Whether you've been out of the workforce because you were laid off or because you decided to be a stay-at-home mother, our advice will help you get back in the game.
Theresa Hornberger began her career straight out of college as a mutual fund accountant, then left in 1999 to raise her two children. Now that her children are in school and her father is able to care for them in the afternoons, the Williston Park mom has decided it's an ideal time for her to return to work. And although her husband (who is also an accountant) has been the primary breadwinner, they're presently facing financial pressures. "We're able to pay our bills, but saving money and planning for the future is a little difficult right now," she says. Hornberger hopes to find a position by September.
In the time she's been out of work, Hornberger says the method for finding a position has changed dramatically. Then, she had headhunters calling constantly. Today, although she has applied to two temporary agencies, she hasn't received a single call. "I'm not actively in the field and speaking with the professionals. I wish I knew what my plan was going to be."
Last February, Takisha Sexton of Brooklyn was laid off from her position as an account coordinator for an advertising agency. She started looking for another job during the summer, but when her 8-year-old's camp plans didn't work out, Sexton decided she would spend the summer with her daughter. "I was working so much, but when I was laid off, I had a lot of time and my family became closer," she explains. When Sexton's unemployment and severance started running out, however, she needed to resume her job search. She began looking in September-and has been looking ever since.
Sexton says that while she would like to return to advertising, she realizes that she may have to take a different job at a lower salary. She has taken computer classes to freshen up her skills and decided to return to college to finish her degree. She also works with a counselor at the Department of Unemployment, has attended job fairs, and says she applies to 25-30 jobs a week she finds on sites like Monster, Careerbuilder and LinkedIn. "It's so difficult because I send out so many resumes and I don't even get a call for an interview-I fear that I'll never get to that next step," she says. In terms of making new contacts and networking, Sexton knows her introverted personality holds her back.
"I really need to get out there, but I wouldn't know the first thing about that," she says. And when it comes to social media, she admits that Generation Y candidates seem less fearful about using these tools. "They're more technologically advanced. I'm just not as savvy as some of them are."
Moms like Theresa Hornberger and Takisha Sexton are not alone in their experiences. In a study conducted by The Wharton School at the University of Pennsylvania, half of moms looking to return to work said they were frustrated by the job search, and 18 percent described the process as depressing.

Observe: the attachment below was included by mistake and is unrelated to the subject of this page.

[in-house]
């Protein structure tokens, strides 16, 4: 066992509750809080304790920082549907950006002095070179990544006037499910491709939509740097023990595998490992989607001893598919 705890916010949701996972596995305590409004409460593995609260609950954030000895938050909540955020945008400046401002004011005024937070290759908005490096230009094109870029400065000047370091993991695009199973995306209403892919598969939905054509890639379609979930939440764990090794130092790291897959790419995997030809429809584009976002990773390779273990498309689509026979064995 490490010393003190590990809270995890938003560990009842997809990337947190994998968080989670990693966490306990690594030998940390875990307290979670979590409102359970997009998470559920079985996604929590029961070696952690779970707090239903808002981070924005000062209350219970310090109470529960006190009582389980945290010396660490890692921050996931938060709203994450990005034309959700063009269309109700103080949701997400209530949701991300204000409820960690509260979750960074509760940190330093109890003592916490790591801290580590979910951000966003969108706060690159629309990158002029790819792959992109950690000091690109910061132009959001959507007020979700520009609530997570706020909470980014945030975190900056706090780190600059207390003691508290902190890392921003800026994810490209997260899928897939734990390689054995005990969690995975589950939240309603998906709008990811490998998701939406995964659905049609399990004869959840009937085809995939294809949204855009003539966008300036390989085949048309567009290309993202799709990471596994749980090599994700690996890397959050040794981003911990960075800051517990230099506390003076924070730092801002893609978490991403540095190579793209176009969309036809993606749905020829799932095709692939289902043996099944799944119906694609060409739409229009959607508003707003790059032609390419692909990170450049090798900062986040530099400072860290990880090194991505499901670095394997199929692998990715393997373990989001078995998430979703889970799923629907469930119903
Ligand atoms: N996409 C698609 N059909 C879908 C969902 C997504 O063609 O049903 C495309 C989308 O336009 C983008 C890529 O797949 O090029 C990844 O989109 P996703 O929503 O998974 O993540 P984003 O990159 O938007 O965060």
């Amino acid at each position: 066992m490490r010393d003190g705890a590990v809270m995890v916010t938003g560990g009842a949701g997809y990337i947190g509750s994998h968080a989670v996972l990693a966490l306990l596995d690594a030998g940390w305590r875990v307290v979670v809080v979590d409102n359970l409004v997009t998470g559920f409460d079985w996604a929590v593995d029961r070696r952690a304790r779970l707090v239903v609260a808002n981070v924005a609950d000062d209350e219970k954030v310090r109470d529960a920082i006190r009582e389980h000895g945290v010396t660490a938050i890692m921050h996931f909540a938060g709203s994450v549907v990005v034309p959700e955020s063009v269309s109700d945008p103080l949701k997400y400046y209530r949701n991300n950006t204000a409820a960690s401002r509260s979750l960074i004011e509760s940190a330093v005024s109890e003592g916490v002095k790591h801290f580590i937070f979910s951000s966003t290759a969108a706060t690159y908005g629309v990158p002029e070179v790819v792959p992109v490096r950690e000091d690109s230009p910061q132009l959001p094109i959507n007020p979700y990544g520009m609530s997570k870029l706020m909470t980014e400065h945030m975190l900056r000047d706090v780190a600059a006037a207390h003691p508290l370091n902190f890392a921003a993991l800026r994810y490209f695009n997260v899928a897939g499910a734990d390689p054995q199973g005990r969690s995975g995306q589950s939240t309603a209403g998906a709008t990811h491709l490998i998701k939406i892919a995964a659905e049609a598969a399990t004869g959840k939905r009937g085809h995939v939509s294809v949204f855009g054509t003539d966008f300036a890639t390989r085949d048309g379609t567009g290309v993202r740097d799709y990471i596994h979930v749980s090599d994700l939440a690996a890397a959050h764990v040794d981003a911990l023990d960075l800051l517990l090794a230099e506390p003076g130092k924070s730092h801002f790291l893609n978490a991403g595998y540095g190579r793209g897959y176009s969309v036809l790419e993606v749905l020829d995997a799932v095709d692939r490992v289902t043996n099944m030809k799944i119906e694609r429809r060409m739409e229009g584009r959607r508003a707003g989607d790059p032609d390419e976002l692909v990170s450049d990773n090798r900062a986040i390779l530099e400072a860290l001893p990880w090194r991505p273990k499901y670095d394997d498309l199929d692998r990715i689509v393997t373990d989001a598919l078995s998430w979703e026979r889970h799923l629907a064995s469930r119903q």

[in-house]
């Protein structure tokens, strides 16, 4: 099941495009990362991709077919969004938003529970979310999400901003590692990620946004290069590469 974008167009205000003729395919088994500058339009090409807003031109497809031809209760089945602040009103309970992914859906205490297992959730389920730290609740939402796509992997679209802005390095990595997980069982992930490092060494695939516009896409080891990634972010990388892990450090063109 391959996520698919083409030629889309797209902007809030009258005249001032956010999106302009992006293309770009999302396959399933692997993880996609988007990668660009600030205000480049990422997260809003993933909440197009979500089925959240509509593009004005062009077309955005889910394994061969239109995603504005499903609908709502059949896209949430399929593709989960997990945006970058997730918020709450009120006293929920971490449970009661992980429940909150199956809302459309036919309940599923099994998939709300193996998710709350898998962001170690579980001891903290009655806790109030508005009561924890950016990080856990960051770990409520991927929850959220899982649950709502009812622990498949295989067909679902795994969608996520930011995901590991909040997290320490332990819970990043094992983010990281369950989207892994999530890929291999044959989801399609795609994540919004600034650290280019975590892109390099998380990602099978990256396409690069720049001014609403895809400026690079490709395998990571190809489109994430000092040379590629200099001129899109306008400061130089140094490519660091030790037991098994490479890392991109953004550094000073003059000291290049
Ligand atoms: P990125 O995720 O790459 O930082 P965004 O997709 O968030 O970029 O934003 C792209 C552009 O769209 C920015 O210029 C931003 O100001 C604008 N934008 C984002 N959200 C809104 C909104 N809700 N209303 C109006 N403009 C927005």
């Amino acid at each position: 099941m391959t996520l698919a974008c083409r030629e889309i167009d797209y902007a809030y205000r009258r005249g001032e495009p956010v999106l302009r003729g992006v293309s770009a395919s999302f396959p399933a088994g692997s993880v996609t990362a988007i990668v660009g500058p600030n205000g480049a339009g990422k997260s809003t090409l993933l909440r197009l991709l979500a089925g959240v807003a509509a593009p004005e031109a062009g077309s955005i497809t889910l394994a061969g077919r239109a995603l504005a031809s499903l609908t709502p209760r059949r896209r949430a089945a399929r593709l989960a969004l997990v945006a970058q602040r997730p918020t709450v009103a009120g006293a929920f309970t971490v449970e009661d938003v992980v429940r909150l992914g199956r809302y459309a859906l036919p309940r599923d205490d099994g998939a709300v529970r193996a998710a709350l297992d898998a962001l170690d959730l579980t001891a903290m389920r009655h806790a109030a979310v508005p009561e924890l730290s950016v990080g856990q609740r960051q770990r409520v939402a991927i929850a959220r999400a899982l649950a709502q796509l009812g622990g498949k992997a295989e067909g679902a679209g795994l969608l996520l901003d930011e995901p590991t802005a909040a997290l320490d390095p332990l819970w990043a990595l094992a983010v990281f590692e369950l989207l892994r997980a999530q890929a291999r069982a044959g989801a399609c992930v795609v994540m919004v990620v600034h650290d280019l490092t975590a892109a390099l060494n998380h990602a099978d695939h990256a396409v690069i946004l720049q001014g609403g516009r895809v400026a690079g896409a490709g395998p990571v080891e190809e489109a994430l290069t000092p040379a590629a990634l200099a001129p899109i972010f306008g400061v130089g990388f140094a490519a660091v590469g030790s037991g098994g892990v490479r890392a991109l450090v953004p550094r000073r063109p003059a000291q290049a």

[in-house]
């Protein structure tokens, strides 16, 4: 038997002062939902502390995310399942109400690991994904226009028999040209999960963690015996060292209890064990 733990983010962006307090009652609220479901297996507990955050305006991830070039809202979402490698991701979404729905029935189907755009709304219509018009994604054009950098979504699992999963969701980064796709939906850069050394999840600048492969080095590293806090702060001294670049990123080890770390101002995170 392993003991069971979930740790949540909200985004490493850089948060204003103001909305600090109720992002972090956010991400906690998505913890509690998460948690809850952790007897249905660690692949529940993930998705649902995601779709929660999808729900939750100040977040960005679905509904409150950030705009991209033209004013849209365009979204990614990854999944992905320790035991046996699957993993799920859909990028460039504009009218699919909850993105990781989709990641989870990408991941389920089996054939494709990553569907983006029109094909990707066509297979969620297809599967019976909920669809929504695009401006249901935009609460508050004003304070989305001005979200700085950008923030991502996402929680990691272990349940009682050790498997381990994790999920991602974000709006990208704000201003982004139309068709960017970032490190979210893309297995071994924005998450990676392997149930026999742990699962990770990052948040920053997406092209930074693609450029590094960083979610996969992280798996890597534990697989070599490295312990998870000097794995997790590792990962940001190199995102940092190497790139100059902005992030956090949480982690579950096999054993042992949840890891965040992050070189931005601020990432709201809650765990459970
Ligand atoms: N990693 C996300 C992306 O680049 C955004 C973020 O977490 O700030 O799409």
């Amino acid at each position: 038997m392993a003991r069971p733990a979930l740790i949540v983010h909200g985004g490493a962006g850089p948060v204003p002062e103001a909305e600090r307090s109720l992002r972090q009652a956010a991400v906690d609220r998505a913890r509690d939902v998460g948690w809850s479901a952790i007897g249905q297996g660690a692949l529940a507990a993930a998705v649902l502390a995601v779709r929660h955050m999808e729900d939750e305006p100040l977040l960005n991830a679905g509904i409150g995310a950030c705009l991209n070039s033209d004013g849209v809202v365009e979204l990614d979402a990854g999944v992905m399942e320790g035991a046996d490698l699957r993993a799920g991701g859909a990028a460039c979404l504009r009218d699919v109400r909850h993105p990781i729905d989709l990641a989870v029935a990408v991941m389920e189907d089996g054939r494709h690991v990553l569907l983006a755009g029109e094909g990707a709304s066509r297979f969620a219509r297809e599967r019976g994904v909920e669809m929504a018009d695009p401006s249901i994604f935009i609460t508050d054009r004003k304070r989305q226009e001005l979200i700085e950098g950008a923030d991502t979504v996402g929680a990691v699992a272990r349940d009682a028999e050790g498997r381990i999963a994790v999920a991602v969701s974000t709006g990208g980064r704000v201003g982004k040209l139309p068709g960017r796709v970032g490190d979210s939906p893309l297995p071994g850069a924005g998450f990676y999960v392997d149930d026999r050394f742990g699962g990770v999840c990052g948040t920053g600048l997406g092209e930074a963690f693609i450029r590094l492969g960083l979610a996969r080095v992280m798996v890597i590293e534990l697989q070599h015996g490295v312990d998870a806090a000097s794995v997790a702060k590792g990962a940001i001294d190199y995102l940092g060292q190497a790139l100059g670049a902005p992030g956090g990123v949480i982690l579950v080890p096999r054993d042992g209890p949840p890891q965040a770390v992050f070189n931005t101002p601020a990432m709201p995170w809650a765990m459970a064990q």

A 2005 report by the Harvard Business Review and the Center for Work-Life Policy found that most moms who took time off to raise their children wanted to return to the workforce-yet only 74 percent of women succeed, and only 40 percent return to full time positions. In what is considered to be one of the worst job markets in recent history (the national unemployment rate at press time was 9.7 percent), being out of the workforce for 11 years as Hornberger has been can make an already daunting job search seem impossible.
If these experiences sound all too familiar, read on for the best advice we could find on making your own search manageable, and upping your chances of finding work after mommyhood.
You, the Business
Gone are the days when you send your resume via snail mail, have an interview and start work the following week. "The 'job search' is no longer just that. It's a marketing and outreach process- and the product is you," says Donna Sweidan, founder of Careerfolk, LLC.
"You have to cast a really wide net because you never know which job search method is going to lead to an opportunity," explains Lindsey Pollak, a career expert and LinkedIn spokesperson. One of the most relevant ways to market yourself and your brand is on the web. "If you don't have an online presence, you're essentially invisible," she says. It is vital to not only be "google-able," but to be active, since employers are recruiting heavily online. Pollak suggests setting up a LinkedIn profile, making quality contacts that you know and trust, and using the site to research your industry and keep up with the trends. "It's that visibility that's so crucial."
Tory Johnson, CEO of Women for Hire, notes that LinkedIn is also an easy way to reconnect with former colleagues. Although an online presence is important, applying to jobs online is not usually enough. "The emphasis on online applications can lead to a false sense of accomplishment," she says. Networking is the crucial next step. Find someone who works at the company where you are applying, then "make a connection and get your foot in the door."